If I had to venture a guess, I'd say that we're headed for a lull in hardware development. With less PC's being sold, the incentive to invest in PC hardware is waning. Smartphones & tablets are where the money is now, but hardware improvements in these sectors is usually trickle-down from the PC sector.

We're also seeing an unprecedented time when hardware has finally begun to outpace software. Many people just haven't upgraded their PC's because the performance has still been "adequate" for their needs. It used to be that even a perfectly-maintained PC would eventually begin to seem "slower" over time, but I attribute at least part of this to increased demands on the hardware from newer software. With a simple smartphone being able to do 90% of the tasks your average user needs, it's safe to say that hardware has finally "caught up" to the software.




RE: Comparison?
By Lonyo on 4/10/2014 1:20:37 PM , Rating: 2
They need to define PC before talking about PC shipment movements.

I have a Samsung Ativ Pro, which is a Ivybridge based slate. I bought it as a pure slate, then purchased the keyboard addon later. Is it a tablet or a PC? Does it contribute to PC sales figures? What is the cutoff?


RE: Comparison?
By Reclaimer77 on 4/10/2014 2:07:11 PM , Rating: 2
quote:
Is it a tablet or a PC? Does it contribute to PC sales figures? What is the cutoff?


I think I can answer this question. The metric I use is simple. If it runs x86 hardware, it's a PC.

But..damnit, then there's things like Chromebooks. Argh, I just blew my own theory apart.


RE: Comparison?
By Da W on 4/10/2014 2:33:32 PM , Rating: 2
PC: Non Android or iOS electronic device.

Yes this is biased. But everything written on the web that say Microsoft is in decline and Google is rising is amazignly easy to find on Google's search, don't you think?


RE: Comparison?
By w8gaming on 4/11/2014 9:32:55 AM , Rating: 2
The same growth of smartphone and tablets have also resulted in the decline of digital camera, bluray player and video disc, mp3 player, feature phone and portable game console, and possible even other market such as watch. It just happens that this category of product is a very successful convergent device that is stealing market share from several existing product category, not just PC. The decline is normal and it eventually will end, after users who don't really need the power of pc have all switched over. If smartphone and tablets can be used to wash clothes, keep the food frozen and blow cool air, I am sure even washing machine, freezer and air conditioning market will be affected as well. All this talk about PC industry is doomed is premature. PC industry is only doomed if ARM can actually deliver a chip that runs faster than Intel best chip, cost a lot cheaper and run much cooler. It has not yet happened and so PC is not yet doomed.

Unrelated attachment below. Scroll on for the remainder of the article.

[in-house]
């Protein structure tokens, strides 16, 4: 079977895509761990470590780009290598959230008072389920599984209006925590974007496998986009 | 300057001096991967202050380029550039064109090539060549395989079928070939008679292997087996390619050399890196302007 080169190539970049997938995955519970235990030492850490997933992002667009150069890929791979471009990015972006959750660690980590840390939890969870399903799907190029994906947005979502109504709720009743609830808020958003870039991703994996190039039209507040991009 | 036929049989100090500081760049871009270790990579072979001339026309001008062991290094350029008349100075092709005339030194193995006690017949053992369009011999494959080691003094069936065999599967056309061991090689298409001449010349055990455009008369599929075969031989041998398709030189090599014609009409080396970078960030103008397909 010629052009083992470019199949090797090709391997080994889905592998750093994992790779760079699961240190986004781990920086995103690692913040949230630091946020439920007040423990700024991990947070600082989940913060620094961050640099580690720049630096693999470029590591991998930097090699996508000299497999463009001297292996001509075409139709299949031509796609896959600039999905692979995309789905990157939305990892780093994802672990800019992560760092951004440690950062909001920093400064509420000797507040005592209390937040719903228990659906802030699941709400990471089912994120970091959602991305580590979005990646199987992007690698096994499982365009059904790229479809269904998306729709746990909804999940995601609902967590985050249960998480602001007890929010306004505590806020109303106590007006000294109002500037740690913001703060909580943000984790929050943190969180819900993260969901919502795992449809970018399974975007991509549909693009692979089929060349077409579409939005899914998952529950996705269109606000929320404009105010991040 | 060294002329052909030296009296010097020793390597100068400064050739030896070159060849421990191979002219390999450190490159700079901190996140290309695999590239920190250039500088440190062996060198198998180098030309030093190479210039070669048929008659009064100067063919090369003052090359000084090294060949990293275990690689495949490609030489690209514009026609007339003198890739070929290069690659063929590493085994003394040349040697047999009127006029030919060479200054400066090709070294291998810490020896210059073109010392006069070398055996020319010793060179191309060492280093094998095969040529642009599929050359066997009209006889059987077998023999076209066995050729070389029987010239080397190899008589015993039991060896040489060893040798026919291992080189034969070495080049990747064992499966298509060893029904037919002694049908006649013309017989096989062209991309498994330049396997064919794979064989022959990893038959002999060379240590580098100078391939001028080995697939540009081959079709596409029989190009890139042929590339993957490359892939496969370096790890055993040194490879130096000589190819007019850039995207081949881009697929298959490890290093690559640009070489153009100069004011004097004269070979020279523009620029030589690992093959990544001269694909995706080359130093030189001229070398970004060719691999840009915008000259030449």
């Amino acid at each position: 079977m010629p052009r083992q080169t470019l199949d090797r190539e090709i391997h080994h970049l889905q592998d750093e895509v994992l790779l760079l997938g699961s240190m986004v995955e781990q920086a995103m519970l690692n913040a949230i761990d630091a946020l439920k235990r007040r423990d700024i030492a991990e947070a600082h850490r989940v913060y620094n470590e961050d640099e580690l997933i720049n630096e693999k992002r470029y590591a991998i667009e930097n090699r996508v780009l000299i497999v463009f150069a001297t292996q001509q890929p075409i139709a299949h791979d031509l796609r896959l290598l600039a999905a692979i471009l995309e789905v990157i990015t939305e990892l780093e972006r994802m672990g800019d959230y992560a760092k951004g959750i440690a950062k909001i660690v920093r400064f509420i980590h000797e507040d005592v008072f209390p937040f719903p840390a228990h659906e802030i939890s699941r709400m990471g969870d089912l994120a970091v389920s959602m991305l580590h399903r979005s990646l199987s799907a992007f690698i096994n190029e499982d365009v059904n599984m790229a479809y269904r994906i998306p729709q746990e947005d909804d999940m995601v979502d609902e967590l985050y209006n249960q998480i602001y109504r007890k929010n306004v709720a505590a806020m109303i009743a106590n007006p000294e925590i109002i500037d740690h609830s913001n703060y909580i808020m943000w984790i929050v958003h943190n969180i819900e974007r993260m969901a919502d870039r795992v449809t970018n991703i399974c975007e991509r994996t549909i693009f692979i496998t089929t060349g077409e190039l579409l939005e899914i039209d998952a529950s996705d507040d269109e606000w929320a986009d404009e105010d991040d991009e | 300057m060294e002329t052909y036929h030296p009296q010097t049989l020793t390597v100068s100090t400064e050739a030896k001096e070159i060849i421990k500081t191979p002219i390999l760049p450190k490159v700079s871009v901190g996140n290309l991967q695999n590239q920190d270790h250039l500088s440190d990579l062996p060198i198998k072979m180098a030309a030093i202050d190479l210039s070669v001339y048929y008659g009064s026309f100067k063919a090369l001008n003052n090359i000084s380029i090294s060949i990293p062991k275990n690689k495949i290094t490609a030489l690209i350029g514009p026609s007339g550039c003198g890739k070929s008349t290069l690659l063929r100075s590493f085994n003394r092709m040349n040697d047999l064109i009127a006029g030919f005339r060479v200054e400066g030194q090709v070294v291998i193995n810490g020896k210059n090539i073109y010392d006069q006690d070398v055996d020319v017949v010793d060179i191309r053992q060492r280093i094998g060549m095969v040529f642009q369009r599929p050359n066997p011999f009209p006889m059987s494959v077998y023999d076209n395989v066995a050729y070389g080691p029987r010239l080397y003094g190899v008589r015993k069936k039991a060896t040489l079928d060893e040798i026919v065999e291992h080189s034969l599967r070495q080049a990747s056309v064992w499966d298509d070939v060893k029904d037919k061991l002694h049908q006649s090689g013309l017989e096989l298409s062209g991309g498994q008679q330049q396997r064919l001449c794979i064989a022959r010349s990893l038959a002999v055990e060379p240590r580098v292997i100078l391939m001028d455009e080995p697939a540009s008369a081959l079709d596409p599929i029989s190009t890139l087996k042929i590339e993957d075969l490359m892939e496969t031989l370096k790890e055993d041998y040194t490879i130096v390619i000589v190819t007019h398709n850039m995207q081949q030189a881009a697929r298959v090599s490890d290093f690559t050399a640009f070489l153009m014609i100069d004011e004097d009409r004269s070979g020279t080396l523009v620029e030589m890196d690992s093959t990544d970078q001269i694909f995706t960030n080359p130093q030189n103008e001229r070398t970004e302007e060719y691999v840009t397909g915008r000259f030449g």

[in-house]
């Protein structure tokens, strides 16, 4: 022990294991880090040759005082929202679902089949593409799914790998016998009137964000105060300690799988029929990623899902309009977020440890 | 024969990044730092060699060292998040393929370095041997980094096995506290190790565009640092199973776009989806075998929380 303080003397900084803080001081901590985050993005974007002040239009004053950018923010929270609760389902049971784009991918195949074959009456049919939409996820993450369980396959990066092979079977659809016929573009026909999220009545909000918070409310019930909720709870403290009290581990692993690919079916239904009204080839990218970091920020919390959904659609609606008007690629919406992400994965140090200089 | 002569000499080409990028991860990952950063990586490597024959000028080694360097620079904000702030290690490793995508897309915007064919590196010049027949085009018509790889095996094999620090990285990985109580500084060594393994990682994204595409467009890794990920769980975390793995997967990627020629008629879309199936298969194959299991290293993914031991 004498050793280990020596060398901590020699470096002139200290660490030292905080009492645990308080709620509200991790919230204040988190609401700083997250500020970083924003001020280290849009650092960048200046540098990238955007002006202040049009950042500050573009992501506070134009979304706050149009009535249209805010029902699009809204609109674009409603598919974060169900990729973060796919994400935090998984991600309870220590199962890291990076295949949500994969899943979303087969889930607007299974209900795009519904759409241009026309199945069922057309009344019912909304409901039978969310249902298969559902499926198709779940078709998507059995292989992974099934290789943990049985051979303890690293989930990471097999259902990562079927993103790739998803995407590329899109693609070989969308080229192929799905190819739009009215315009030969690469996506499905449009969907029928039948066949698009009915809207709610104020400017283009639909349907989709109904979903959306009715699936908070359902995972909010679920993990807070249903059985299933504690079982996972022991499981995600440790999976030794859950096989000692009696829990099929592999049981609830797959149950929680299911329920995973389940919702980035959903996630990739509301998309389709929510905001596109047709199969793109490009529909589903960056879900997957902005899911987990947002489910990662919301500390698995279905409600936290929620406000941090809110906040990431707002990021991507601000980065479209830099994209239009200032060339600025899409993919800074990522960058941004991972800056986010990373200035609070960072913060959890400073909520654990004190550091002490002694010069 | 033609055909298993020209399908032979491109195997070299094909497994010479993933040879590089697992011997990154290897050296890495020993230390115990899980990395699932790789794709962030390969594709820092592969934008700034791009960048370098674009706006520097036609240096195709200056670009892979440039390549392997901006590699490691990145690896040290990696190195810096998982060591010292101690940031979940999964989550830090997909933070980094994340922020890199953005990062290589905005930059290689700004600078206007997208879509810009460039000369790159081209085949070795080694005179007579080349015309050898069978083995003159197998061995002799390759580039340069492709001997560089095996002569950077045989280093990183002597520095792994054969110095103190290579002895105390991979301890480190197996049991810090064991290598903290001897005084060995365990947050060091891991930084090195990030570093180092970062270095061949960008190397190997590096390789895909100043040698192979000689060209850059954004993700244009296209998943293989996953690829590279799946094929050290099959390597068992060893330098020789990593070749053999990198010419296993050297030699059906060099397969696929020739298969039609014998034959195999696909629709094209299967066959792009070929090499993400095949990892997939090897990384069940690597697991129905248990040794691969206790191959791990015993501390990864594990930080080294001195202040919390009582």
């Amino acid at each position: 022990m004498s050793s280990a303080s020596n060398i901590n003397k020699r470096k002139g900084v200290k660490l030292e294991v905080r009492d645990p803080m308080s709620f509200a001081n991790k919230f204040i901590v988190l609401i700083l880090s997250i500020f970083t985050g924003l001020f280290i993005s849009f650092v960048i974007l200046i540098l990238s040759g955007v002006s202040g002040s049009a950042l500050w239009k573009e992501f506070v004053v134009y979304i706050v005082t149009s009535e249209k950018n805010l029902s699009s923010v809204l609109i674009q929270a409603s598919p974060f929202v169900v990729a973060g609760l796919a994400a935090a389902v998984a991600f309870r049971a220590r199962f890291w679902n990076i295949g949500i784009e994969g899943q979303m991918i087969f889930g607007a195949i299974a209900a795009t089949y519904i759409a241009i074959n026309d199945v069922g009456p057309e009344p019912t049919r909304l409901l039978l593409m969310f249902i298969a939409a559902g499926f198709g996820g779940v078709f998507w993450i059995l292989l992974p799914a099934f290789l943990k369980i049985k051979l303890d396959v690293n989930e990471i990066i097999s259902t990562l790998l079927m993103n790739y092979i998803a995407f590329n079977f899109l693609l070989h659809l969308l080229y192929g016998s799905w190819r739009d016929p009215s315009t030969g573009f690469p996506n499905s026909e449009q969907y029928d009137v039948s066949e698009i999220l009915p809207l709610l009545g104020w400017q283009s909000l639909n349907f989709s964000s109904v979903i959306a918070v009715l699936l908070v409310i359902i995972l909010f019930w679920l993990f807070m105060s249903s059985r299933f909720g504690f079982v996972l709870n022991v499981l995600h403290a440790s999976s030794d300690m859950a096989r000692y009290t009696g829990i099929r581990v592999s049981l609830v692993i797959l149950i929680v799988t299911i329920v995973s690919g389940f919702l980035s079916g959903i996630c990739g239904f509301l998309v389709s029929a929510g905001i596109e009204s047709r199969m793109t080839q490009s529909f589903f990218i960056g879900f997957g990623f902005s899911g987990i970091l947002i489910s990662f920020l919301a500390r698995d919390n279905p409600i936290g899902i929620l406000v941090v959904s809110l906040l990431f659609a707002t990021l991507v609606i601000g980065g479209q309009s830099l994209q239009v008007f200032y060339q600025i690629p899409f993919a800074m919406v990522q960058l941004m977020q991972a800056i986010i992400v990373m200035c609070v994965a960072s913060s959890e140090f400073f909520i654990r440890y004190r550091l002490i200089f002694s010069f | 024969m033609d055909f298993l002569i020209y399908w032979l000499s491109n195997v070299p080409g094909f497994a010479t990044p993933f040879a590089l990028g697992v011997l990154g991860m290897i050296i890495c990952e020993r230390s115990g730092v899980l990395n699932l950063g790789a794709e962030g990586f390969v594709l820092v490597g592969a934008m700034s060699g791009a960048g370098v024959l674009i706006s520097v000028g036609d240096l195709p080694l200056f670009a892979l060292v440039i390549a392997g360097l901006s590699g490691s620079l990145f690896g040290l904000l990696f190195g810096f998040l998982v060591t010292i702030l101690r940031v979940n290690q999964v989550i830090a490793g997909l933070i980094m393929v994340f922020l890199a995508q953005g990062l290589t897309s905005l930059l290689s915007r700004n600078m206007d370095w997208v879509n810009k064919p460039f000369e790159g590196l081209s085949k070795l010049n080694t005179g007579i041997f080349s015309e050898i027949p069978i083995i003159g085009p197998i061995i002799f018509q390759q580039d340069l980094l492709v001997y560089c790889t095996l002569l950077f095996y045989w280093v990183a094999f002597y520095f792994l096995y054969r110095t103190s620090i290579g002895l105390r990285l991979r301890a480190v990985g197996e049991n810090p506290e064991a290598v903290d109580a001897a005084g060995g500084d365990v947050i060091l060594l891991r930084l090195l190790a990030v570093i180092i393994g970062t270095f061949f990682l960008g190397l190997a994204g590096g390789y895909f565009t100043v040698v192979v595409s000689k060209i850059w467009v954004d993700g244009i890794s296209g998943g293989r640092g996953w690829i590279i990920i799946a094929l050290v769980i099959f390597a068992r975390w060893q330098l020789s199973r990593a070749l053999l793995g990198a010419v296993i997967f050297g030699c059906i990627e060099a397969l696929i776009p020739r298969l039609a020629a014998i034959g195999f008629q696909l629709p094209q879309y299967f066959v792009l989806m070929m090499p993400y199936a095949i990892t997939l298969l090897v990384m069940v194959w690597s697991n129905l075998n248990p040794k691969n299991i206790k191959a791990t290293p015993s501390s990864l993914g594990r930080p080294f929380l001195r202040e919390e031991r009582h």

RE: Comparison?
By inperfectdarkness on 4/15/2014 9:59:41 AM , Rating: 2
How about "devices which natively require a keyboard+ mouse/touchpad"?

In my book, everything that either comes with or requires a keyboard to function--is a PC. Everything else (tablet, phone, phablet, etc) is mobile.


Apple decline
By inighthawki on 4/10/2014 11:13:30 AM , Rating: 2
quote:
Interestingly, Apple saw shipments for Q1 2014 decline 3.8% compared to Q1 2013.

It's unfortunate that the poor reception of Windows 8 is hitting them too...




RE: Apple decline
By Arsynic on 4/10/2014 11:54:00 AM , Rating: 3
I'll assume this is satire. And if it is, thanks for making the point.

This needs to be stressed: Ten years ago, people needed to buy a Windows PC/laptop to have a low-end, relatively user-friendly computing experience. Now people don't need to buy a PC to browse the Internet and send e-mail.

Personally, most of my consumption is done on the couch or lying in bed. My PC is mainly used for gaming and being productive. But the fact remains that if you still want to be productive a traditional PC is still your best bet.


RE: Apple decline
By inighthawki on 4/10/2014 4:28:57 PM , Rating: 2
Yes, it was :) I was making fun of all the people who say that the PC market is declining *solely* due to Windows 8's reception being very poor. While I'm sure that it has made in impact, these people are ignoring many of the other factors like what you bring up.


Stop blaming Windows 8
By atechfan on 4/10/2014 12:07:25 PM , Rating: 2
Lenevo, HP, Dell and Asus all had increases from Q1 2013. Sales of discrete components to DIYers are also up. Meanwhile, Acer had another sharp decline. Perhaps this is a lesson to Acer and other bottom-tier vendors. People are tired of buying crap.




"If you look at the last five years, if you look at what major innovations have occurred in computing technology, every single one of them came from AMD. Not a single innovation came from Intel." -- AMD CEO Hector Ruiz in 2007